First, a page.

It is well settled that McGowan and Griffin cannot challenge the constitutionality of the search of co-defendant Herbst because they failed to prove any legitimate expectation of privacy regarding a personal search of Herbst. Rawlings v. Kentucky, 448 U.S. 98, 106, 100 S.Ct. 2556, 2562, 65 L.Ed.2d 633 (1980); Rakas v. Illinois, 439 U.S. 128, 99 S.Ct. 421, 58 L.Ed.2d 387 (1978); United States v. Evans, 572 F.2d 455, 486 (5th Cir.), cert. denied, 439 U.S. 870, 99 S.Ct. 200, 58 L.Ed.2d 182 (1978). McGowan and Griffin were both charged with possession of the cocaine found taped to Herbst's leg; they could claim the benefit of the exclusionary rule only if their Fourth Amendment rights were in fact violated by the agents' search of Herbst. Rakas v. Illinois, supra, 439 U.S. at 131-34, 99 S.Ct. at 424-26. McGowan adopted Herbst's pretrial motion to suppress and further alleged that he had automatic standing to challenge Herbst's search since he was charged with possession.4 Moreover, McGowan contends on appeal that his Fourth Amendment rights were violated because the DEA agents, operating only on the basis of certain manifestations of the drug courier profile,5 lacked probable cause to stop, question and search him or his co-defendants.
Our review of the record reveals that the initial investigative stop of appellants McGowan and Griffin by DEA Agents Mathewson and Chapman did not violate their constitutional rights. It is clear that, if the agents had searched or seized McGowan and Griffin without their consent solely on the basis of the information in the agents' possession prior to the stop, McGowan's argument would have merit. Reid v. Georgia, 448 U.S. 438, 100 S.Ct. 2752, 65 L.Ed.2d 890 (1980) (per curiam) held that profile characteristics alone will not give rise to the requisite reasonable suspicion necessary to justify an investigatory stop. However, on appeal neither McGowan nor Griffin challenge the voluntariness of their consent to talk to the agents; since both men were free to decline to talk to the agents, they were not seized during the initial encounter. See United States v. Berd, 634 F.2d 979, 985 (5th Cir. 1981); United States v. Bowles, 625 F.2d 526, 532 (5th Cir. 1980); United States v. Robinson, 625 F.2d 1211, 1218 (5th Cir. 1980).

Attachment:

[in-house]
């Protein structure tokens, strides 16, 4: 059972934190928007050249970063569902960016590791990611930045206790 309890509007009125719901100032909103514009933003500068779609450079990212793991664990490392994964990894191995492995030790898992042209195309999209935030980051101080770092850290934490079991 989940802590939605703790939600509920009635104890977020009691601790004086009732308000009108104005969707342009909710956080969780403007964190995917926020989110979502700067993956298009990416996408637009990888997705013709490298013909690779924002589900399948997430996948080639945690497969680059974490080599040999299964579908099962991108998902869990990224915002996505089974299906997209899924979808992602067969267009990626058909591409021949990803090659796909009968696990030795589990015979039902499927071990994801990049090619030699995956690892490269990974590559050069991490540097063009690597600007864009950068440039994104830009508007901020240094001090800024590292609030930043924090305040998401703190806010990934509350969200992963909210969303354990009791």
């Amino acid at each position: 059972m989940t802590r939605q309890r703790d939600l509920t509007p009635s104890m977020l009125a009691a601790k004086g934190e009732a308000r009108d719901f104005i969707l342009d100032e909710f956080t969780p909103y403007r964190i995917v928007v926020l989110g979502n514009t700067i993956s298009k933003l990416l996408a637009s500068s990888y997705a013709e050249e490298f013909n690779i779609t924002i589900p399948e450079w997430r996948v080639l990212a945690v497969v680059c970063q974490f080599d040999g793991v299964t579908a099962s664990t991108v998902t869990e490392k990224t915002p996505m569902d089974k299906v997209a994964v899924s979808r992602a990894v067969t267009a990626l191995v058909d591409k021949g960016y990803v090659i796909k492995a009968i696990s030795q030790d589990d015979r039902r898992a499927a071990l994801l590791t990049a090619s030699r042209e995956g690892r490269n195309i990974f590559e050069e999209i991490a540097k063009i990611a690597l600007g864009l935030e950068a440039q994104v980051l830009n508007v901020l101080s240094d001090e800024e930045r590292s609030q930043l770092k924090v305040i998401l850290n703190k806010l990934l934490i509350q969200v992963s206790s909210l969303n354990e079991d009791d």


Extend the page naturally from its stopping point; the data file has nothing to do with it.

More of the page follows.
Moreover, once Griffin and McGowan responded to the agents' questions, their answers supplied the agents with a reasonable suspicion that they were engaged in criminal activity. United States v. Berd, supra, 634 F.2d at 986; see also United States v. Pulvano, 629 F.2d 1151, 1155 (5th Cir. 1980). McGowan voluntarily produced his real driver's license which proved that he had given false information to the agents when he said his name was Garrett; McGowan was also the one who dropped a suspected marijuana cigarette on the way to the office. After the voluntary search of McGowan and Griffin was conducted, the agents learned Griffin's true identity and that both men had been lying about the length of their stay in Florida. These facts, along with the profile characteristics, provided the agents with the requisite probable cause to place McGowan and Griffin under arrest, even without the additional proof supplied by the cocaine found on Herbst.
Fourth Amendment rights are personal rights that may not be vicariously asserted. Rakas v. Illinois, supra, 439 U.S. at 133-34, 99 S.Ct. at 425-26. Since McGowan and Griffin did not have "automatic standing" to challenge the legality of Herbst's search (which produced the cocaine), their challenge to the district court's denial of the motion to suppress must fail unless they could demonstrate a legitimate expectation of privacy in the cocaine strapped to Herbst's leg. See Rawlings v. Kentucky, supra, 100 S.Ct. at 2561-62; United States v. Salvucci, 448 U.S. 83, 95, 100 S.Ct. 2547, 2555, 65 L.Ed.2d 619 (1980) (abrogating automatic standing doctrine). McGowan and Griffin have not asserted any privacy interests in the contraband found on Herbst;6 since we conclude that Herbst's search was legal, McGowan and Griffin lack standing to attack the district court's denial of the motion to suppress.
Herbst contends that his Fourth Amendment rights were violated by the DEA agents' warrantless search that was not founded on probable cause. Moreover, he argues that he was actually arrested when Agent Markonni asked him to accompany the agents to the Delta office for a search; thus he alleges that the Government did not meet its burden of showing that Herbst's consent to be searched was voluntary. Our review of the factual circumstances of Herbst's stop reveals that his contentions are without merit.